Police gave no warning before fatal shooting of Azelle Rodney
Officer tells inquiry that he thought unarmed victim Azelle Rodney had automatic weapon
A policeman who shot dead a suspected armed robber did not shout a warning or see any weapon before he opened up with two rapid bursts of gunfire, a public inquiry into the killing heard yesterday.
The officer, known only as E7, said in his first statement made after the shooting in 2005 that he believed from "actions and body language" that Azelle Rodney was about to take an automatic weapon when the car in which he was travelling was stopped by police.
E7 said he fired eight bullets in two bursts because he thought that his colleagues were in immediate danger. Police believed the three men were armed with machine guns and were preparing to rob a group of Colombian drug dealers of a stash of cocaine, based on intelligence provided by Customs and Excise.
The officer, an experienced firearms specialist, was in one of four unmarked police cars tracking the VW Golf carrying Mr Rodney, 24, and two other men from Fulham to Edgware, north London, on April 30, 2005.
On the call of ‘attack, attack', the car carrying E7 pulled alongside the Golf carrying Mr Rodney. In the statement made two days after shooting, E7 detailed what he saw before he shot Mr Rodney six times during the 0.88 seconds that he had sight of him.
E7 stated that Mr Rodney, the only man on the back seat of the car, looked over his shoulder a couple of times before "ducking down" and appeared to be reaching down into the foot well of the car. "I feared that he was reaching for a weapon," E7 said in his statement. "I held my fire waiting to see what he would do next.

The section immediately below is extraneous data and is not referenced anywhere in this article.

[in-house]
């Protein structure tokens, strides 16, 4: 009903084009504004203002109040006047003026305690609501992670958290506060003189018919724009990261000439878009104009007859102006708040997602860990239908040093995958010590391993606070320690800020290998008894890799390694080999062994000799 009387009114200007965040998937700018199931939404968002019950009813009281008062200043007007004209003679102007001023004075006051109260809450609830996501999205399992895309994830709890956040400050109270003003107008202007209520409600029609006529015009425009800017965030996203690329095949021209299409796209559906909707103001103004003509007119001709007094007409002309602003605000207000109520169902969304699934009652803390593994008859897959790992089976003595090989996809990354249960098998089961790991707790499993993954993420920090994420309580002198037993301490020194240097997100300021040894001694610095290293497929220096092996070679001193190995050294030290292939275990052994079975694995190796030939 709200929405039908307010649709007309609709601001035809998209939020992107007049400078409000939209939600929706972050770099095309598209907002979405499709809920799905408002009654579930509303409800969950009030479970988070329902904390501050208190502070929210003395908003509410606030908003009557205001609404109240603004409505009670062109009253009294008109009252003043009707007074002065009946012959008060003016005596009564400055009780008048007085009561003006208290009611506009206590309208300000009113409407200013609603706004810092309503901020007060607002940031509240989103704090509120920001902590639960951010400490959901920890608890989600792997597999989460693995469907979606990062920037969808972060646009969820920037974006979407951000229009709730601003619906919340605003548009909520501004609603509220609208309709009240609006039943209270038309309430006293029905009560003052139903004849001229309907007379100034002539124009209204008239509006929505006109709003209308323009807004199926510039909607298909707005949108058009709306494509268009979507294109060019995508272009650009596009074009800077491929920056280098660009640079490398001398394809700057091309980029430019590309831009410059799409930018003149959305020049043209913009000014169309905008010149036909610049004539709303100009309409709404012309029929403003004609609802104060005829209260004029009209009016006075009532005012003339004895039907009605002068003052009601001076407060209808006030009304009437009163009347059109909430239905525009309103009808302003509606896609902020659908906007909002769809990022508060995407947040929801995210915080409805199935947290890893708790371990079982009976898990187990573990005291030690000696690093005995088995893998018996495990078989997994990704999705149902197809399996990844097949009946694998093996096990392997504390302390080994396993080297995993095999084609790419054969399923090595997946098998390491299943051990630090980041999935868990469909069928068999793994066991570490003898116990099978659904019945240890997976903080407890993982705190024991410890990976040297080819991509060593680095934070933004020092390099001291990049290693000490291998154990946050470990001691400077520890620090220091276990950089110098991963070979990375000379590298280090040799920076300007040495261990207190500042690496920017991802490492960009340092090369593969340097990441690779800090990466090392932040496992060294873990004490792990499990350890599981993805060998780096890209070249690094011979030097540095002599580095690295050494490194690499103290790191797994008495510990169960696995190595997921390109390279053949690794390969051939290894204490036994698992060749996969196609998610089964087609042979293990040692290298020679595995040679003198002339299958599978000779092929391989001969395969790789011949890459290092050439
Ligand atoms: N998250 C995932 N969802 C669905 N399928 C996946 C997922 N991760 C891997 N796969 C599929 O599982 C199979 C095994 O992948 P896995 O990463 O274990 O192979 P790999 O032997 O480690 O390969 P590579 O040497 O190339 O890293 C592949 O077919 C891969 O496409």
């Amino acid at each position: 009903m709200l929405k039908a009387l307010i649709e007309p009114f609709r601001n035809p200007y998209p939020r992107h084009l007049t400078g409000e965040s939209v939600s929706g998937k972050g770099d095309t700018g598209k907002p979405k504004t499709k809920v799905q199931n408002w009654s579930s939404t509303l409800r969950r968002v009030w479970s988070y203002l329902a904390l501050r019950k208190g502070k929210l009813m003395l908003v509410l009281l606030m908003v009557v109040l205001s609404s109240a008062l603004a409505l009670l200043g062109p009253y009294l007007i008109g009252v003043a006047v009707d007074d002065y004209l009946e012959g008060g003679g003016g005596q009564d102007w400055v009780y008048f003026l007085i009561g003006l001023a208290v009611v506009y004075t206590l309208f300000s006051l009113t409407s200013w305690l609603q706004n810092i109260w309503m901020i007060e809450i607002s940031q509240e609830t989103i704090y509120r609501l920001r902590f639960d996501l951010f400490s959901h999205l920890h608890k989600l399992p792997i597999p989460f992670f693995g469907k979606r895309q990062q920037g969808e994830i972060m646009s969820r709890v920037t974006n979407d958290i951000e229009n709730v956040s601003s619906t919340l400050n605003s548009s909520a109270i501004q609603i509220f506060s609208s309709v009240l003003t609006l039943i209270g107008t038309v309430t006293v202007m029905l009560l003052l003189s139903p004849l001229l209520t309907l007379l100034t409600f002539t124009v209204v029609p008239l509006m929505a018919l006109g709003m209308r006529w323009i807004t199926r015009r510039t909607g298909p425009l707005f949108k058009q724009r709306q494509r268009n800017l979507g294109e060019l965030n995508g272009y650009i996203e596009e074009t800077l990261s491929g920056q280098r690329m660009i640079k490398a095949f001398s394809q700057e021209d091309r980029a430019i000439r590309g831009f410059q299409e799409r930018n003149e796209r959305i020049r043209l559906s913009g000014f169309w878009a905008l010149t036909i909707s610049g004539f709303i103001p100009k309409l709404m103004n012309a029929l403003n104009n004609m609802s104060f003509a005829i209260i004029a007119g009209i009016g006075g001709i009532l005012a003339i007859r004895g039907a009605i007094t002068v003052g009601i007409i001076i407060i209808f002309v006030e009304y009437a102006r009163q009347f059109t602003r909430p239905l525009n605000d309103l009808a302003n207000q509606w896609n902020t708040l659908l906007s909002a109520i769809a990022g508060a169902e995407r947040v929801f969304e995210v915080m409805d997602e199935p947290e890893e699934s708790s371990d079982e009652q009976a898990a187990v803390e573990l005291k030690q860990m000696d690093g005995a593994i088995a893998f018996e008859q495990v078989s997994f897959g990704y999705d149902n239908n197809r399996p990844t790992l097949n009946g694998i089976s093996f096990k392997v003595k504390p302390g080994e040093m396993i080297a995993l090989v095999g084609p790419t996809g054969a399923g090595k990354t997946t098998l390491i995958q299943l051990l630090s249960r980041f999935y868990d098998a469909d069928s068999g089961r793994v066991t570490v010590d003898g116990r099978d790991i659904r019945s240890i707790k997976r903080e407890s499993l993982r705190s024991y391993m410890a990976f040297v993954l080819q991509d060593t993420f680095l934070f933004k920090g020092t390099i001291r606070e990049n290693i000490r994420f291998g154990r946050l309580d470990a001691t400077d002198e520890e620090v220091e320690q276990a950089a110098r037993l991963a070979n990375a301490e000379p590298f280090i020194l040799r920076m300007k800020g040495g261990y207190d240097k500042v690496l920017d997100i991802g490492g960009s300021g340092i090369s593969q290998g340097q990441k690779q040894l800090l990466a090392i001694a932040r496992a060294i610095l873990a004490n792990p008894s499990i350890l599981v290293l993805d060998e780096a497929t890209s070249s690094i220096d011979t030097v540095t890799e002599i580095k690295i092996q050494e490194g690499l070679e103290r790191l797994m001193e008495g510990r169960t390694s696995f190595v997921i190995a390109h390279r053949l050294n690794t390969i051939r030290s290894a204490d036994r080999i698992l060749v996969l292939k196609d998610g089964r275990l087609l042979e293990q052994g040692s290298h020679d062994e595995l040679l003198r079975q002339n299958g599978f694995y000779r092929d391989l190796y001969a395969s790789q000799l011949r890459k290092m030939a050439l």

"Suddenly his head popped up and he appeared to look through the front windscreen. His shoulders were hunched.
"Everything about his actions and his body language led me to believe that he had picked up a firearm and was preparing to shoot a fully automatic firearm but I still couldn't see a weapon. "I believed I couldn't delay my decision to fire any longer. I felt that my colleagues were in immediate danger."
He fired "several shots in quick succession" followed by a second burst from the passenger seat of the car in which he was being driven.
E7 got out of the car and "saw a lot of blood spray out of the suspect and noticed that he had serious head injuries". He confirmed that he did not shout an "oral warning" before he opened fire. Three guns were later found in the VW car.
In an emotional statement to the hearing yesterday, Mr Rodney's mother, Susan Alexander, said that she was devastated that an inquiry into his death had taken so long. The delays followed the abandonment of an inquest because coroners were not allowed to see evidence obtained through phone taps.
Mrs Alexander had questioned whether any other police shootings over the last seven years could have been avoided if lessons had been learned earlier from the shooting, the inquiry heard. "No one should have to wait for so many years to find out why their son or daughter died at the hands of the police," said an emotional Mrs Alexander.
The two other men in the car later pleaded guilty to firearms offences, but her son – whose partner was eight months pregnant with his daughter – never had the opportunity, the inquiry was told.
"To state the obvious, they were at least able to walk away alive on 30 April 2005 and have long since served their prison sentences, while it seems to me that Azelle was executed that day and as a result never even got to see his baby daughter."
Leslie Thomas, counsel for the family, said the family did not seek to justify what Mr Rodney was doing on that day and said they had never sought to paint him as an angel. "But he was entitled to be apprehended and if there was evidence he was entitled to be charged," he said. "If individuals are at fault, they should be held accountable."
Counsel for the Metropolitan Police, Anne Studd, said that any criticisms of the police operation should be seen in the light of changes made since the shooting seven years ago.
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